# 5 formulas that combine columns in Google Sheets

There are a variety of different ways to combine columns in Google Sheets, and I am going to show you five different formulas that you can use to combine multiple columns into one.  Two of these formulas will combine columns horizontally, and three of them will combine columns vertically.

Directly below are quick instructions for combining columns, but also look further below for detailed examples, as well as additional ways of combing columns.

1. Type =ARRAYFORMULA( to begin your formula for combing columns
2. Type the address for the first column that you want to combine with, such as A1:A
3. Type an ampersand (&)
4. Type the address of the other column that you want to combine with, such as B1:B
5. Press enter on the keyboard. The full formula will look like this: =ARRAYFORMULA(A1:A&B1:B)

(See detailed instructions below for how to add spaces or special characters between the columns)

1. Type =UNIQUE({ to begin your formulas / array
2. Type the address for the first column that you want to combine with, such as A1:A
3. Type a semicolon (;)
4. Type the address of the other column that you want to combine with, such as B1:B
5. Type a closing curly bracket ( } )
6. Press enter on the keyboard. The full formula will look like this: =UNIQUE({A1:A;B1:B})

## Here are the formulas that will combine columns in Google Sheets:

### Horizontal column combination formulas

• =ARRAYFORMULA(A3:A&" "&B3:B)
• =ARRAYFORMULA(CONCAT(A3:A,B3:B))

### Vertical column combination formulas

• ={A3:A12;B3:B12}
• =UNIQUE({A3:A12;B3:B12})
• =FILTER({A3:A12;B3:B12}, LEN({A3:A12;B3:B12}))

This lesson will teach you how to combine columns in Google Sheets, but check out this article if you want to learn how to combine columns in Excel.

## Combine columns in Google Sheets (Horizontal)

First I am going to show you how to combine columns in Google sheets horizontally.

If you have two columns that you would like to combine the contents of, where the values of the cells in each row are to be combined together horizontally, then there are a couple simple ways of doing this:

• The first method (using the ARRAYFORMULA function with the "&" operator / ampersand), will allow you to not only combine/merge two columns horizontally, but will also allow you to separate the contents with specified values/ strings of text, and will also allow you to combine more than two columns if you wish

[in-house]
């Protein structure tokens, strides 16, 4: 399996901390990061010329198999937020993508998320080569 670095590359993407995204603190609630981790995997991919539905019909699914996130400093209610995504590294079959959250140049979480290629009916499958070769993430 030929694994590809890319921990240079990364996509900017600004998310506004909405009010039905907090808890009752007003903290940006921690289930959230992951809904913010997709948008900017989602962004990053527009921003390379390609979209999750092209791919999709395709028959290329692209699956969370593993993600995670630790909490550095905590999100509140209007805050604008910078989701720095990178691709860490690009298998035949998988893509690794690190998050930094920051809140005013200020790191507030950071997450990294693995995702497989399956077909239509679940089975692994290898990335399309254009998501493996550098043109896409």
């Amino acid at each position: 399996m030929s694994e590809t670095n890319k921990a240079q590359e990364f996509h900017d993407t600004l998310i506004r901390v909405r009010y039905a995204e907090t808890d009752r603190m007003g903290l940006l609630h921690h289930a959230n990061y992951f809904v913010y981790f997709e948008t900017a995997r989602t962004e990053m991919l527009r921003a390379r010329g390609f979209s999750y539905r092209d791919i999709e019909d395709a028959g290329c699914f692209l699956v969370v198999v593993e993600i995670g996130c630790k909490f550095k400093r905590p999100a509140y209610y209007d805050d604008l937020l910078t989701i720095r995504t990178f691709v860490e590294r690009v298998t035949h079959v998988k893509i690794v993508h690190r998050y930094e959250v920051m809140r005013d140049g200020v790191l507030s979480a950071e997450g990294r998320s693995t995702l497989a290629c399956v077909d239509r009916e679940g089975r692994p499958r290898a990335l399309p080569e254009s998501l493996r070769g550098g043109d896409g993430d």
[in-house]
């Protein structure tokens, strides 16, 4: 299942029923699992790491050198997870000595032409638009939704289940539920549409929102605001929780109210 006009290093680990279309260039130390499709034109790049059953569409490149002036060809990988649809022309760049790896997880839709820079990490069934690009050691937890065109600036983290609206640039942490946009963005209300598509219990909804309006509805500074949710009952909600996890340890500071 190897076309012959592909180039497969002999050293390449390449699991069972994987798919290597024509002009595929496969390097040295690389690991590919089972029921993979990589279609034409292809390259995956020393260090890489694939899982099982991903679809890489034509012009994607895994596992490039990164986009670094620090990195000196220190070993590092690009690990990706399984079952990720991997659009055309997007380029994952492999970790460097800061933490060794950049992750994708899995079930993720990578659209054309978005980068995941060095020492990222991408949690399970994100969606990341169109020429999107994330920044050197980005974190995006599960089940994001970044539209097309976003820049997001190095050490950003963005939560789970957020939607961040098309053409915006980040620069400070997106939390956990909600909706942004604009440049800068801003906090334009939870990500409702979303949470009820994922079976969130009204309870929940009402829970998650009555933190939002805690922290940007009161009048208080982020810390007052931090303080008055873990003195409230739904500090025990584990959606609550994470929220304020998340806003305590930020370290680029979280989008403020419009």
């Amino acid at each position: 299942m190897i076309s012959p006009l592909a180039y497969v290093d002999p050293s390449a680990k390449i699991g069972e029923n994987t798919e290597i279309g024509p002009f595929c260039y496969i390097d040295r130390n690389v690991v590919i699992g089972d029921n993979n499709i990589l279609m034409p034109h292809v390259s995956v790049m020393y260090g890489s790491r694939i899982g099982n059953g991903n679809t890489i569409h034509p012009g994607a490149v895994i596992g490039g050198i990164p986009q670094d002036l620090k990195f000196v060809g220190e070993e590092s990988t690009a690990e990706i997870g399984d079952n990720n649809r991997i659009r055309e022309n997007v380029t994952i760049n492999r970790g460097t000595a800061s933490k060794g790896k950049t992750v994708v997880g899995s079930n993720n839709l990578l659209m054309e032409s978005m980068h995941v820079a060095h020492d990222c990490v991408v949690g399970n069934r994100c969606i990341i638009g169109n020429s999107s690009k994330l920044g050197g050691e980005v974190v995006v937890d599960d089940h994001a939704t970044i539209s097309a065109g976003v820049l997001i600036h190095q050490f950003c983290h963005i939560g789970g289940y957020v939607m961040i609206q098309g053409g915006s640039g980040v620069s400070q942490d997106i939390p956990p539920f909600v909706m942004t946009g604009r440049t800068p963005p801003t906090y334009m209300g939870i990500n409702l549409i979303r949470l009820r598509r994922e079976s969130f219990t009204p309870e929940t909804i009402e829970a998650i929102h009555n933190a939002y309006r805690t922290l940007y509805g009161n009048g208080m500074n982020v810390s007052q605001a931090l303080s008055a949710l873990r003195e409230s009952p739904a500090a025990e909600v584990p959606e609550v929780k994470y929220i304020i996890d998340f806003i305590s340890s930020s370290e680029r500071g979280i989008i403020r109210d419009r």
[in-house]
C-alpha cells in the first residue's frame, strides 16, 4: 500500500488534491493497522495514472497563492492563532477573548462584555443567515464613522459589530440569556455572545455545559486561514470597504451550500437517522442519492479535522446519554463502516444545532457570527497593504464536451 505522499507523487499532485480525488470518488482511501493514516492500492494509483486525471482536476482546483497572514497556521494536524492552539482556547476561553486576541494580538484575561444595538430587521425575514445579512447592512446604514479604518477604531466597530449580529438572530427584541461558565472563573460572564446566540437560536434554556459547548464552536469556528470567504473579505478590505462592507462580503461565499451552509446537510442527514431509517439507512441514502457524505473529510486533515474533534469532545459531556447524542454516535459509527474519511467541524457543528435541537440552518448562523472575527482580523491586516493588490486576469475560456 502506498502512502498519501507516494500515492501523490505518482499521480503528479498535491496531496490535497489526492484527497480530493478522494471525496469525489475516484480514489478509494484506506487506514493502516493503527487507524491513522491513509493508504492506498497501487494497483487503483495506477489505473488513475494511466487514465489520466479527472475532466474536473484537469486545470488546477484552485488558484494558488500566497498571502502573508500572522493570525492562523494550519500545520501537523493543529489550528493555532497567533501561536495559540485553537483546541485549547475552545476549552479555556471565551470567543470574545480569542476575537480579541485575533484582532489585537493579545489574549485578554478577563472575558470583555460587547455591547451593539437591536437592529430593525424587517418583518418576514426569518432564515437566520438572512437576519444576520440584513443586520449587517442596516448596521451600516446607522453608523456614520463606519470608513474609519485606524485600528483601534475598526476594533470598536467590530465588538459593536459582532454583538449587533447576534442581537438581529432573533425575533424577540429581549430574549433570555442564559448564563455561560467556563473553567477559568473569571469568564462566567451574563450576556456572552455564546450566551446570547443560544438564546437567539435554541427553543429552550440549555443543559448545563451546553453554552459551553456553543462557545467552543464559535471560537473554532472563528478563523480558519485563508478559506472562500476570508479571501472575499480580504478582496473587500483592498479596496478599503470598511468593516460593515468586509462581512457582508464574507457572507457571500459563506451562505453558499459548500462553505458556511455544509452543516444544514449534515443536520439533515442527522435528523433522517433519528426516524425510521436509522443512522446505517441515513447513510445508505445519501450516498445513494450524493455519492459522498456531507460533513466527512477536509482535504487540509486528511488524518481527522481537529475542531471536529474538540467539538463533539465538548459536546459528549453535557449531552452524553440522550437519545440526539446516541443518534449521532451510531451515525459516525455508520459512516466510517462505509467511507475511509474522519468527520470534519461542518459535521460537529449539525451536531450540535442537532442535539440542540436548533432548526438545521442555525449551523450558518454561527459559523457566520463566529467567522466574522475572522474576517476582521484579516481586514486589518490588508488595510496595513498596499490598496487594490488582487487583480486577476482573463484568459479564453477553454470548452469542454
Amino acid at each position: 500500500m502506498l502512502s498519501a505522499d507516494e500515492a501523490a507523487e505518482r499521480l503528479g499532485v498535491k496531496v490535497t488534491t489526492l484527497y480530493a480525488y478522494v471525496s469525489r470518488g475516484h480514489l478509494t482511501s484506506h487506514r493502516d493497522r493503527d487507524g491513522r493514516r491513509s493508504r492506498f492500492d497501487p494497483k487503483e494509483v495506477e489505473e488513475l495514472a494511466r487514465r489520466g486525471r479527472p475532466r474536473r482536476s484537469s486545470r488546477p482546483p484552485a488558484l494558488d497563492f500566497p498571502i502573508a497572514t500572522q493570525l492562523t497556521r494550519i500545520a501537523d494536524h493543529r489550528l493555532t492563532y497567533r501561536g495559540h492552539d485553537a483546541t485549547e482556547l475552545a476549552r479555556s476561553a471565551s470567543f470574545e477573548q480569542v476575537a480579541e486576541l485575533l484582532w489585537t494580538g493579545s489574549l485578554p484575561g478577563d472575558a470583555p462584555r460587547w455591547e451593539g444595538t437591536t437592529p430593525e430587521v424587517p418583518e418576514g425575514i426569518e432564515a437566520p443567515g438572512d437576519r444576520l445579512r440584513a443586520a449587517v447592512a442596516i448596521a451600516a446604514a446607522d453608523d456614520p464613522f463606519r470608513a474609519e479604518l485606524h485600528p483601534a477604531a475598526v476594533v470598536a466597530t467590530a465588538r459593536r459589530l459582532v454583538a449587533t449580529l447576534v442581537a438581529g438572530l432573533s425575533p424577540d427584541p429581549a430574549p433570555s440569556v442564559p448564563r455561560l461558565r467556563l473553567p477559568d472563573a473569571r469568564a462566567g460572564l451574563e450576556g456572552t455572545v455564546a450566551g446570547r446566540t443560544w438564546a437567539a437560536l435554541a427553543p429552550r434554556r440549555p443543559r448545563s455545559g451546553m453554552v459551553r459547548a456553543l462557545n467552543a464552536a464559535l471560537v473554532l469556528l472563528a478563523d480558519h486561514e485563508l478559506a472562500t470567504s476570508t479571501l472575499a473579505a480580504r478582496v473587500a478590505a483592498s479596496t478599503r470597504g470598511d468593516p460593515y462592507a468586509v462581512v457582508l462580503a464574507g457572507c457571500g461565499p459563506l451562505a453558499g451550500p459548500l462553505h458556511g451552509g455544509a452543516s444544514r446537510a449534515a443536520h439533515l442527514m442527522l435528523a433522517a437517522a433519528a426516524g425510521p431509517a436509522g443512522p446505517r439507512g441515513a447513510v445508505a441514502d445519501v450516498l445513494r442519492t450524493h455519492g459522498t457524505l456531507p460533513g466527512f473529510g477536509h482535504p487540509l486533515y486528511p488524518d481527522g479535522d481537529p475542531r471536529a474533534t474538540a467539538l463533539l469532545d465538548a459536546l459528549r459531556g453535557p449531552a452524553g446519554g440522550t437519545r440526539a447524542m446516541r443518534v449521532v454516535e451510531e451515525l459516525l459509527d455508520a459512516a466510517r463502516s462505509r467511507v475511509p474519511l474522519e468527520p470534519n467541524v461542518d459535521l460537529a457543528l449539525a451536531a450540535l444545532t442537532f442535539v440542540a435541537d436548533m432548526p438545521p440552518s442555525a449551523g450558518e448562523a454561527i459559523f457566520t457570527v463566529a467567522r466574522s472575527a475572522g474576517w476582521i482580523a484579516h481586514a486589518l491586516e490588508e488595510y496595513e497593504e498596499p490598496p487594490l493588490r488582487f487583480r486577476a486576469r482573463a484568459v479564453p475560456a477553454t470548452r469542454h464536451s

• The second method (using the ARRAYFORMULA function with the CONCAT function), will allow you to combine the contents of two or more columns horizontally. The CONCATENATE function is almost identical to CONCAT, and I will mention more about this function below.

Both of these methods can be used to combine individual cells, without having to use the ARRAYFORMULA function.

## Using ARRAYFORMULA / & to combine columns

First I will show you the most common and functional way of combining columns horizontally in Google Sheets.

By using the ARRAYFORMULA function with the "&" operator you will be able to combine multiple columns in Google Sheets, and you will also be able to specify values and strings of text that you would like to attach to the column combination.

To combine the data from individual cells, follow these steps:

1. Type an equals sign, and then type the address for the first cell that you want to combine with, such as A3
2. Type an ampersand (&)
3. Type the address of the another cell that you want to combine with, such as B3
4. Press enter on the keyboard. The full formula will look like this: =A3&B3
5. Copy / fill down the formula to use it on the entire column, or apply the ARRAYFORMULA function

Here is more information on using the ARRAYFORMULA function, as well as copying formulas.

In this first example we have a list of clothing inventory items in one column, and the clothing size for that item listed in another column… and we want to combine these columns horizontally so that in each row the clothing item and size are displayed as a single text string, in a single column.

We will also put a separating space between the contents that are combined in this example. This is accomplished by using quotation marks with a space between them i.e. (" ") in the array formula (shown below).

The task: Horizontally combine the "item" column with the "size" column, and put a space between the contents… so that the clothing item and size are displayed in a single column.

(Where the contents of the cells in each row are combined into a single text string separated by a space)

The logic: Horizontally combine the contents of the cells in the range A3:A, with the contents of the cells from the range B3:B, and add a space between the text/contents from the combined columns

The formula: The formula below, is entered in the blue cell (D3), for this example

=ARRAYFORMULA(A3:A&" "&B3:B)

(Note: The ARRAYFORMULA function shown above is also perfect for combining first and last name!)

## Combining more than 2 columns horizontally

If you want to combine more than 2 columns horizontally in Google Sheets, you can do this with the ARRAYFORMULA function and the "&" operator, which is also called an "ampersand".

For example, if you wanted to combine columns A, B and C, horizontally (with spaces between), then you could use the formula below.

=ARRAYFORMULA(A3:A&" "&B3:B&" "&C3:C)

## Using ARRAYFORMULA / CONCAT to merge columns in Google Sheets

In this example we want to achieve the same task as in the first example (merge the "item" column with the "size" column horizontally), however we are going to use a different formula. We will be using the CONCAT function, which is compatible with the ARRAYFORMULA, making it easy to combine an entire column with a single formula.